Monday, February 7th, 2022
Elucidating Plants' Survival Skills Could Save Humanity in a Changing Climate
Palo Alto, CA-- Plant science will be crucial for solving many of society’s most-pressing challenges—including climate change, food security, and sustainable energy—but what are the outstanding mysteries that plant researchers need to solve to pave the way for this progress?
A new special-focus issue of Plant Physiology edited by Carnegie’s Sue Rhee, Julia Bailey-Serres of UC Riverside, Kenneth Birnbaum of NYU, and Marisa Otegui of the University of Wisconsin-Madison, offers an overview how one initiative—the Plant Cell Atlas—is approaching these fundamental research inquiries and advancing the field.
The project started as a call-to-action from Rhee, Birnbaum, and Carnegie’s David Ehrhardt, who in 2019 published an essay in Trends in Plant Science asking the academic community to increase its investment in single-cell approaches in the plant sciences. It officially kicked off with a series of well-attended, highly collaborative workshops the following year, the publication of a roadmap in eLife in 2020, and outreach-oriented collaboration with three Historically Black Colleges and Universities.
“Climate change is going to put enormous pressure on the global population and a more comprehensive understanding of the connections between biochemistry, molecular biology, physiology, and functionality in plant cells will enable us to prepare to meet these disruptions head on,” said Birnbaum, the issue’s lead editor.
Plants sit at the nexus of several of the impending risks posed by global climate change.
Plants have a special power, called photosynthesis, which enables them to convert the Sun’s energy into chemical energy in the form of sugars and fats. This underpins our entire food supply, making plants’ ability to adapt to shifts in temperature and precipitation of critical interest for combating global hunger. Luckily, we have plenty to learn about survival from plants, several of which can live in the most extreme conditions, such as the summers in Death Valley.
Photosynthesis has also shaped our planet’s atmosphere—enabling life as we know it to arise and thrive on Earth—because its reactions take up carbon dioxide and release oxygen. This ability means that plants remove about a quarter of humanity’s carbon pollution from the atmosphere, making them good candidates for use in future carbon sequestration programs. Furthermore, plants can also play a role in climate change mitigation strategies by producing biofuels and reducing the use of oil and gas.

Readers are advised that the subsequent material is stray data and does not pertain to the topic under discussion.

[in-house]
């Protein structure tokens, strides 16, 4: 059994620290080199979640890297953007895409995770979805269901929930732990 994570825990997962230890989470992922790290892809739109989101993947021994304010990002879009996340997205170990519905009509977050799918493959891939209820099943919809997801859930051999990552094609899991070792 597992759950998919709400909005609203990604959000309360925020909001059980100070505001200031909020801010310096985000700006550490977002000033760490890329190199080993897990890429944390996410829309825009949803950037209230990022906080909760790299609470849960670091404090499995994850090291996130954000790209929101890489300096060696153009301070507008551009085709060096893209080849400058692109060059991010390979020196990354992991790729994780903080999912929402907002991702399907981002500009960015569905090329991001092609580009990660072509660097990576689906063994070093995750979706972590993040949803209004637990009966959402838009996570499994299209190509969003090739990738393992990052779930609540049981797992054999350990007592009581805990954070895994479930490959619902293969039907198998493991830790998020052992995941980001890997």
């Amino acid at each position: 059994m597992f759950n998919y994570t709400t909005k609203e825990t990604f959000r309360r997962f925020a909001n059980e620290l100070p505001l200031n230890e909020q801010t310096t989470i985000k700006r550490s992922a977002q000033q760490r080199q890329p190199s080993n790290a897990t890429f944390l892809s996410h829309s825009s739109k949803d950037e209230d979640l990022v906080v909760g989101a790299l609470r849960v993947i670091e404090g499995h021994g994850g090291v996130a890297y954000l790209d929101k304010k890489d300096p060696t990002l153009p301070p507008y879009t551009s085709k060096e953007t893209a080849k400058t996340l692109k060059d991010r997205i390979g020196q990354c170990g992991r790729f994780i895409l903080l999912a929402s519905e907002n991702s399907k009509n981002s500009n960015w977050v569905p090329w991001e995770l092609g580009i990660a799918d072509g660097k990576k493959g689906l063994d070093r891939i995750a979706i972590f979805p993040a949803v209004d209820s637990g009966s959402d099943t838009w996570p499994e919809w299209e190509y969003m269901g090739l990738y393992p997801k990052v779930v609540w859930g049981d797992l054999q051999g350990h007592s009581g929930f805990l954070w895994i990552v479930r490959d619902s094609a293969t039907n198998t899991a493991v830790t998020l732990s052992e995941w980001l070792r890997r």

Fortunately, the biological sciences are in a period of extraordinary productivity underpinned by breakthroughs in single-cell sequencing, cryogenic electron microscopic imaging, and single-molecule tagging and imaging—which is resulting in an avalanche of data that can bring about a new, more-comprehensive understanding of cellular activity.
“Many of these new techniques haven’t been exploited in plant science yet, and by incorporating them into plant research, we are on the horizon of a major new understanding of basic questions in plant biology,” said Bailey-Serres.
Of particular interest to the Plant Cell Atlas members is a systems-level approach that would allow researchers to gain a comprehensive view of the various interactions with which an individual protein is involved and the locations within a cell where these processes occur.
“Think of a cell as an orchestra playing a symphony,” explained Rhee. “Right now, we can appreciate the music’s beauty and pick out small refrains or themes in the melody. But we want to get to the point where we can listen and then know how to write out the full score, including every instrument.”
To truly link not just a genetic sequence to the protein structure that it encodes—as scientists have been capable of doing for a generation now—but develop a comprehensive understanding the protein’s concentrations in the cell’s various compartments and the myriad signals and information-conveyance chains in which this protein participates, would drive a revolution in plant science.
The special issue comprises seven update articles and 10 research papers that use cutting-edge techniques to advance exciting areas of investigation in plant cell biology, including:
Plants have many different types of cells that are specialized to different tissues. How do they develop the properties of their cell walls that enable and enhance their specific properties?
During phases of growth and development, how do plant cells coordinate with each other to create functional organs?
How do plant cells respond to environmental rhythms, such as time of day, or to environmental constraints, such as drought?
“We are thrilled that Plant Physiology devoted an entire issue to the Plant Cell Atlas initiative,” said Otegui. “We believe that there is great urgency to advance this kind of coordinated, interdisciplinary, multi-institution effort if we want to make big strides toward answering fundamental questions about plant biology that have major implications for humankind.”
View on Carnegie Website